Deficiency of vitamins are caused by decreased intake, malabsorption, and increased requirements or due to altered metabolism. In most of the cases, the body stores vitamins to last for some time even when the diet has inadequate amounts when compared to daily requirements. This lasts for few weeks but once this reserve is over the serum levels of the vitamin drops. The concentration of the vitamin in the serum may also be affected by other factors like infection, nutritional status, and presence of other nutrients. When thiamine stores are depleted, it results in weakness, tachycardia and deep tendon reflexes. Vitamin C deficiency affects collagen synthesis leading to poor wound healing. Impaired collagen synthesis results in gum hemorrhage, defective dentine formation, and also loss of teeth. When the circulating level of vitamin D is lower, parathyroid hormone levels increase, resulting in decreased mineralization of bones. Vitamin E plays an important role as antioxidant, and also has an immunomodulator and antiplatelet effect [10]. Deficiency of this vitamin results in ataxia, hyporeflexia, and muscle weakness.

Prevention

Having a well-balanced diet is the most important preventive measure for vitamin deficiency. Having a variety of foods, like cereals, breads, crackers, vegetables, fruits and fortified foods help to provide the recommended doses of these nutrients. Those who have associated conditions like gastrectomy, pancreatectomy, or atrophic gastritis should undergo periodic testing to check for deficiencies. Vegetarians should supplement the amount of vitamin B12 in their diet as they are at an increased risk of developing deficiency.

Summary

Micronutrient deficiencies, including vitamins and mineral deficiencies, are one of the major contributors to the global disease burden [1]. About 2 million people all over the world are considered to be deficient in vitamins and other minerals. The most important nutrients among them are vitamin A, iodine, iron and zinc. Vitamin deficiencies increase the risk of infections and also cause premature death, poor health, blindness, stunted growth, mental retardation, learning disability and low work capacity. It also increases the mortality rate due to associated conditions like measles, malaria, pneumonia and diarrhea. These conditions are some of the leading causes of death in the world [2]. Vitamin deficiencies may also result in overt clinical syndromes like osteomalacia, peripheral neuropathy, night blindness and beriberi.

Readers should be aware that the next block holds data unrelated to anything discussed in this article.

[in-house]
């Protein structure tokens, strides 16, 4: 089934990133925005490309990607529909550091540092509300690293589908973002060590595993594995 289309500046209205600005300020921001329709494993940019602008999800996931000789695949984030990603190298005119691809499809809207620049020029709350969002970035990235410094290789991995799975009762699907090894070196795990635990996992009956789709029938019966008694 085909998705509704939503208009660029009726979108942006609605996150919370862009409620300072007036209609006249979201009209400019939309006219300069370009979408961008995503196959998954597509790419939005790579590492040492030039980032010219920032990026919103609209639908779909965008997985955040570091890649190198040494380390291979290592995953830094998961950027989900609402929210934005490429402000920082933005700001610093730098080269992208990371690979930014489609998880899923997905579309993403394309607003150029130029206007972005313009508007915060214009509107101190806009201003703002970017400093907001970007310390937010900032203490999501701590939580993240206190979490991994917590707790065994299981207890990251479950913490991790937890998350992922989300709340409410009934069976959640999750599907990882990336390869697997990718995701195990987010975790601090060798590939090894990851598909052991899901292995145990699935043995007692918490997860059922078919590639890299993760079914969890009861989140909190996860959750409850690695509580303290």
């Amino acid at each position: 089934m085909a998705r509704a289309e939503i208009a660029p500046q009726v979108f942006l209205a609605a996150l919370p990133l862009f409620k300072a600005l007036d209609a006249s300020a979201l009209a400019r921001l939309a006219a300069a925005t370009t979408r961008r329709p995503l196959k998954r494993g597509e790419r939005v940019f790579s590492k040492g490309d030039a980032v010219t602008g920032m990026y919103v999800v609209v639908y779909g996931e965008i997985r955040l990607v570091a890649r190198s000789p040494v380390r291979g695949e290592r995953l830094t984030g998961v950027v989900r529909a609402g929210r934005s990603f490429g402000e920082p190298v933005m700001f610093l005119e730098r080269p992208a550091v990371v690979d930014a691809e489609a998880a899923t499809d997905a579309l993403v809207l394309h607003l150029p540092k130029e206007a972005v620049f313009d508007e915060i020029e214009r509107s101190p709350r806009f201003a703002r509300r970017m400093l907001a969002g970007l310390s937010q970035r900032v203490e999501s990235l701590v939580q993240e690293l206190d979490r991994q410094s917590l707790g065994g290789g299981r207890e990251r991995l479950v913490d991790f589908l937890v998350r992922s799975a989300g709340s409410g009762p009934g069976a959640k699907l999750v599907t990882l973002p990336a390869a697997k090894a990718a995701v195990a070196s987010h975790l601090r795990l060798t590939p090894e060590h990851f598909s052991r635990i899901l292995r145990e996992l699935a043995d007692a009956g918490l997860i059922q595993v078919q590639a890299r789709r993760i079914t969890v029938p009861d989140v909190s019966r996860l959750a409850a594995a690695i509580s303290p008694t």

Patient Information

Vitamin and mineral deficiencies, called as micronutrient deficiencies, are one of the most important cause of diseases and death. Vitamin A, iron, zinc and iodine are the major deficiencies noted worldwide. These deficiencies cause diseases and also increase the risk of blindness, poor health, stunted growth and learning disability. Poverty, malnourishment, and fad diets are the most common causes of vitamin deficiency. It may also be caused by difficulty in absorbing the nutrients due to diseases or conditions. Inadequate exposure to sunlight is the major cause of deficiency of vitamin D. About 250 million children worldwide are at risk of developing different kinds of vitamin deficiency. Many of them develop measles and diarrhea which may lead to death.
In all these cases, the body uses up the vitamin stores when there is inadequate amounts of vitamins in the diet. When the body reserves are over, serum levels drop and start affecting metabolism. It results in signs and symptoms specific of different vitamins. Mild forms may remain asymptomatic for long time. Most common symptoms of vitamin deficiency are non-specific like tiredness, poor appetite, and lethargy. Each vitamin is associated with a specific set of symptoms like

Testing the levels of vitamin in the blood is the first way to assess deficiency of vitamin. Imaging techniques may be used to assess damage caused to the internal organs. Treatment suggested depends on the severity of the symptoms. Replenishing the deficient vitamins is the first step in the treatment. The dose and route of administration varies with the type of vitamin and severity of deficiency. Treatment is usually continued till the symptoms resolve. Having a well-balanced diet with lots of vegetables, fruits, whole grains and fortified foods go a long way in preventing and controlling the symptoms of vitamin deficiency. Those who have diseases that increase the risk of vitamin deficiency should monitor the levels to prevent complications. Timely diagnosis and treatment is the most important step in recovery. Most of the deficiencies are easily treatable.

References

Article

  1. Ezzati M., Lopez A. D., Rodgers A., Hoorn S. Vander, Murray C. J. Comparative Risk Assessment Collaborating Group. Selected Major Risk Factors and Global and Regional Burden of Disease. Lancet. 2002;360(9343):1342–1343.
  2. World Health Organization. The World Health Report 2001: Reducing risks, promoting healthy life. Geneva, World Health Organization, 2001.
  3. Kuwabara, A., Tanaka, K., Tsugawa, N., Nakase, H., Tsuji, H., Shide, K. et al. (2009) High prevalence of vitamin K and D deficiency and decreased BMD in inflammatory bowel disease. Osteoporos Int 20: 935–942.
  4. Sriram K, Manzanares W, Joseph K. Thiamine in nutrition therapy. Nutr Clin Pract. 2012;27(1):41-50.
  5. Al-Attas OS, Al-Daghri NM, Alfadda A, Abd Al-Rahman SH, Sabico S. Blood Thiamine and Derivatives as measured by High-Performance Liquid Chromatography: Levels and Associations in DM Patients with Varying Degrees of Microalbuminuria. J Endocrinol Invest. 2011; 35(11):951-956.
  6. Ansell JE, Kumar R, Deykin D. The spectrum of vitamin K deficiency. JAMA. Jul 4 1977;238(1):40-42.
  7. Hampl JS, Taylor CA, Johnston CS. Vitamin C deficiency and depletion in the United States: the Third National Health and Nutrition Examination Survey, 1988 to 1994. Am J Public Health. May 2004;94(5):870-875.
  8. Thomas MK, Lloyd-Jones DM, Thadhani RI, et al. Hypovitaminosis D in medical inpatients. N Engl J Med. Mar 19 1998;338(12):777-783.
  9. Shearer MJ. Vitamin K deficiency bleeding (VKDB) in early infancy. Blood Rev. 18 2008; 23(2):49-59.
  10. Traber MG, Stevens JF. Vitamins C and E: beneficial effects from a mechanistic perspective. Free Radic Biol Med. 2011;51(5):1000-1013.

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Last updated: 2019-07-11 21:29